... -s "Backlight Compensation = 75%" \ -s "Brightness = 35%" \ -s "Contrast = 45%" \ ...

Two more cameras were tested: the Logitech C270 USB webcam and the Microsoft LifeCam HD-3000. Both cameras ran immediately under Linux, although the technical data (as usual) always only stated Windows as the operating system. Both cameras have HD resolution (1280 x 720 pixels) and an integrated microphone with noise reduction. The Logitech C270 also allows photos that correspond to a 3-megapixel camera via software interpolation (Windows software version). When capturing images, there was a small uncleanliness in the delivered data, but it was able to save a correct JPG image. In weak lighting, however, the images look a bit dull.


The Logitech C270 USB Webcam (left) and the Microsoft LifeCam HD-3000 (right).

The Microsoft LifeCam HD-3000 offered a surprise. Apart from the fact that it did what it wanted under Linux, it also delivered the best images from all four USB cameras. It can also use 16: 9 widescreen format for video recordings in cinema format. Furthermore, any brightness adjustment can be omitted, because the so-called TrueColor technology automatically ensures strong colors in almost all lighting conditions. The software interpolation of the HD-300 even corresponds to a 4 megapixel camera. Overall a pleasant surprise.

Network webcams

So far only USB webcams have been mentioned. The methods described above can also be used with almost no changes on cameras that can be reached via network cables or WiFi. A network camera also delivers individual images or video streams. The advantage of such cameras is, on the one hand, that the camera can be located anywhere in the network and is not tied to the vicinity of a computer. On the other hand, finished JPG images or MPEG video streams are delivered via a web interface, so there are no driver problems whatsoever. The disadvantage is the much higher price of the cameras (about three to four times as much as a good USB camera). The energy requirement (power consumption) is also considerably higher than with USB cameras - after all, the camera usually contains a complete computer. I used four cameras for my tests: an older "Axis 207", which was already a standard in many areas, but is no longer up-to-date in terms of image resolution (but was just available), the "Trendnet" TV-IP100 ", which was offered quite inexpensively years ago, the also quite inexpensive Logilink WC0040 and the" Grandtec Megapixel IP Camera ", which delivers a high image resolution. Information about the cameras can be found at:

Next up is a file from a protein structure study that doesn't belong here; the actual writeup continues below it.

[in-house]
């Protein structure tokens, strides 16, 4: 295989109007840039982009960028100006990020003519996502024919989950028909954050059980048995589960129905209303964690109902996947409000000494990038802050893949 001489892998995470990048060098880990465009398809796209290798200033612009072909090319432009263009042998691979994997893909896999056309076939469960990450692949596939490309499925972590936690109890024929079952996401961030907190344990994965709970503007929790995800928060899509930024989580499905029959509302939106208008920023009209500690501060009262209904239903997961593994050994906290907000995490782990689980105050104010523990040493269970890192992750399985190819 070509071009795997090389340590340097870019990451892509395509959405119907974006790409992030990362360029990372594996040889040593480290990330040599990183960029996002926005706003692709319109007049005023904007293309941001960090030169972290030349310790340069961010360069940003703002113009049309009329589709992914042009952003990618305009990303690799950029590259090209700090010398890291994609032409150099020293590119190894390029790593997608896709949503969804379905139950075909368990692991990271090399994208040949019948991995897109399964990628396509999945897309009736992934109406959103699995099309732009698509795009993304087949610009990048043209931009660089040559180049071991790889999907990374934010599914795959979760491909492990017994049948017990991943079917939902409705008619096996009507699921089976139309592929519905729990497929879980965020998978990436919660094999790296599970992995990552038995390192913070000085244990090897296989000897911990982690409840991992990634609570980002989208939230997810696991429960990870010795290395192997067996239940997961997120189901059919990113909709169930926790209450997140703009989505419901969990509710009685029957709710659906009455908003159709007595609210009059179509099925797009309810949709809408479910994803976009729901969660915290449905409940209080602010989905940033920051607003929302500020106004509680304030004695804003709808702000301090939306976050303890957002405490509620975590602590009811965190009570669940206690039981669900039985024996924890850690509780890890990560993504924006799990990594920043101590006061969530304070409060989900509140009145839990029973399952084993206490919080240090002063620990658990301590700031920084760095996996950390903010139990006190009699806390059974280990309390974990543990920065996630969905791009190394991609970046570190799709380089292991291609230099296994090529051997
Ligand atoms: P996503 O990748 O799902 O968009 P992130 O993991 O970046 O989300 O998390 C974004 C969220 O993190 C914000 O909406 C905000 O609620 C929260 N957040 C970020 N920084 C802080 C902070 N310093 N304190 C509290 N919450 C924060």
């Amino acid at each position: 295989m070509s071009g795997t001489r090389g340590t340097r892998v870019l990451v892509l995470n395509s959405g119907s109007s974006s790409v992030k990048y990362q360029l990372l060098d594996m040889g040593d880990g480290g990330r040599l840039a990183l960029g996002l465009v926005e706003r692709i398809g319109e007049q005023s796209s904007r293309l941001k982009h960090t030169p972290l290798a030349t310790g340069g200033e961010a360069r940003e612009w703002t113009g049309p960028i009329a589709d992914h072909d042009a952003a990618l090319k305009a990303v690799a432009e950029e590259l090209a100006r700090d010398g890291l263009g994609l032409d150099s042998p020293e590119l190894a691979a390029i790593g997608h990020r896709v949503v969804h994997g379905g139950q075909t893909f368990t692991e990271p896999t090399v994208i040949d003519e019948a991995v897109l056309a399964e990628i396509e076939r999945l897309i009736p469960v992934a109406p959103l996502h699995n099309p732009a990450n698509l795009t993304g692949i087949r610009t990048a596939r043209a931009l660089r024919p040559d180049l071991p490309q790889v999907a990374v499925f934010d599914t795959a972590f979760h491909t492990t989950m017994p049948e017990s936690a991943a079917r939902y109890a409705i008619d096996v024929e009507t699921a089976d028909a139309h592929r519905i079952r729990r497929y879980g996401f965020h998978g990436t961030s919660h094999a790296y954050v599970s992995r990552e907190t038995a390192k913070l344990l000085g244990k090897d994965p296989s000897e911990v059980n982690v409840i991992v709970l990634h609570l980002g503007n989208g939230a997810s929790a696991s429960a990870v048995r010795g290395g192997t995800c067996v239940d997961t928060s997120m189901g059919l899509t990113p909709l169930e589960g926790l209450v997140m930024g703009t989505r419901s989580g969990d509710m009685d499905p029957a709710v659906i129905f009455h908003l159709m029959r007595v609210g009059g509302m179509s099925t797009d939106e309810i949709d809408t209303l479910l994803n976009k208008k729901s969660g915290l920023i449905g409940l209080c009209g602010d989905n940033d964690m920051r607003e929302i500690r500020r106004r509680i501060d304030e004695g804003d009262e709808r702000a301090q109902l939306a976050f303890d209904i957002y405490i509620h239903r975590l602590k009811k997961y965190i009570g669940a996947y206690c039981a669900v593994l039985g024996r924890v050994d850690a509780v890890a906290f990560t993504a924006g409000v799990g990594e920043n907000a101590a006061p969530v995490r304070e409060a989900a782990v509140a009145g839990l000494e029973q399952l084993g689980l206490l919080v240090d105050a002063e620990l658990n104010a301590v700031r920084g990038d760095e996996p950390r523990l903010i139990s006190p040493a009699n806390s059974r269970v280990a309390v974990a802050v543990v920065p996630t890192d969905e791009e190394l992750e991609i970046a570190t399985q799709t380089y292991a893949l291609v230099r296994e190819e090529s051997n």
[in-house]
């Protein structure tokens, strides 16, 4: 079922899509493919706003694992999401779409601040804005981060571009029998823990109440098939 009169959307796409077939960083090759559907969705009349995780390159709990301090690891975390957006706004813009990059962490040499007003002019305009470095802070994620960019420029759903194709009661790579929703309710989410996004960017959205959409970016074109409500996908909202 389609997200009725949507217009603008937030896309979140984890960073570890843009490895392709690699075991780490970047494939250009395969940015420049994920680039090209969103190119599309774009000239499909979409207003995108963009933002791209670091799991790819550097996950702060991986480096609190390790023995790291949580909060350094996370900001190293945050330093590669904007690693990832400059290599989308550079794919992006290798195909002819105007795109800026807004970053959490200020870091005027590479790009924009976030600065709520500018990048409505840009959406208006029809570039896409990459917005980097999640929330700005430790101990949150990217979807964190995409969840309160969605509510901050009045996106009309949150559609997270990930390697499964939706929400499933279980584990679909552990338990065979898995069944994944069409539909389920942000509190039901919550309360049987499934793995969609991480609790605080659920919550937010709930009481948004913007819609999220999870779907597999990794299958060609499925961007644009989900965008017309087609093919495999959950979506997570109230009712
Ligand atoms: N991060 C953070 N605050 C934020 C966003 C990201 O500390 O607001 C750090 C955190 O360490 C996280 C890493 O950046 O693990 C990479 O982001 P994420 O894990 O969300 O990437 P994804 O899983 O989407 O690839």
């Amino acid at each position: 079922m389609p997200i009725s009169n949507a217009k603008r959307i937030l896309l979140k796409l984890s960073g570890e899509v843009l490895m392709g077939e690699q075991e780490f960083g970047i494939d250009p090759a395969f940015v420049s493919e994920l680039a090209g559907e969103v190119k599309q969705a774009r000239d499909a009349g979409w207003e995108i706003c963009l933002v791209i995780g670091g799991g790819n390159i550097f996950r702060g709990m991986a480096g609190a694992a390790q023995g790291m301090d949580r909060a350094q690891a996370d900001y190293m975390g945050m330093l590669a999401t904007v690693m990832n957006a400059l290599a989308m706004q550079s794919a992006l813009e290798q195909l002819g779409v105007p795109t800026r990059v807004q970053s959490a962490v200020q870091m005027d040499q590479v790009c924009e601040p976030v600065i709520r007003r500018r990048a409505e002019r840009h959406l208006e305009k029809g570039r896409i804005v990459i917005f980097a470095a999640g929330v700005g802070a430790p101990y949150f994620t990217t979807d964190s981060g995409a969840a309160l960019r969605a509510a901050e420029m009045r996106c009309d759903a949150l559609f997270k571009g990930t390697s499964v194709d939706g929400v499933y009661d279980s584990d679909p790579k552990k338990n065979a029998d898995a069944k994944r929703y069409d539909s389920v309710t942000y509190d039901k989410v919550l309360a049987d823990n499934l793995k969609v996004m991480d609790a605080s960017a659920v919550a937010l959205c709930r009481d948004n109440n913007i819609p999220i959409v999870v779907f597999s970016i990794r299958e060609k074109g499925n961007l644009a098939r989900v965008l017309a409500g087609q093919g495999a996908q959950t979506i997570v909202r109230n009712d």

www.axis.com/products/
www.trendnet.com/products/
www.logilink.eu/showproduct/WC0040.htm
www.grand.com.tw/sur_mega_pixel.php

The first three cameras deliver a color image of a maximum of 640 x 480 pixels (so they are no longer the latest models), the Grandtech creates 1280 x 1024 pixels. At this point, however, it is not so much the resolution or other camera properties that matter, but the four models are simply intended to illustrate the possibilities of how such cameras are accessed. Often the methods can then be transferred to other models.

Via a web interface or a Windows tool provided, not only the video stream or individual images can be called up, but any settings can also be made. When starting up, the camera must first be assigned an IP address. You can also make the other basic settings at the same time. The cameras themselves should never be directly accessible "from outside", but their images should be filtered via a local web server. When the images are picked up, the camera is of course addressed via the network. The programs or can be used on the command line to download the images.

The Axis camera has a fixed focus lens, with the others you have to adjust the focus manually.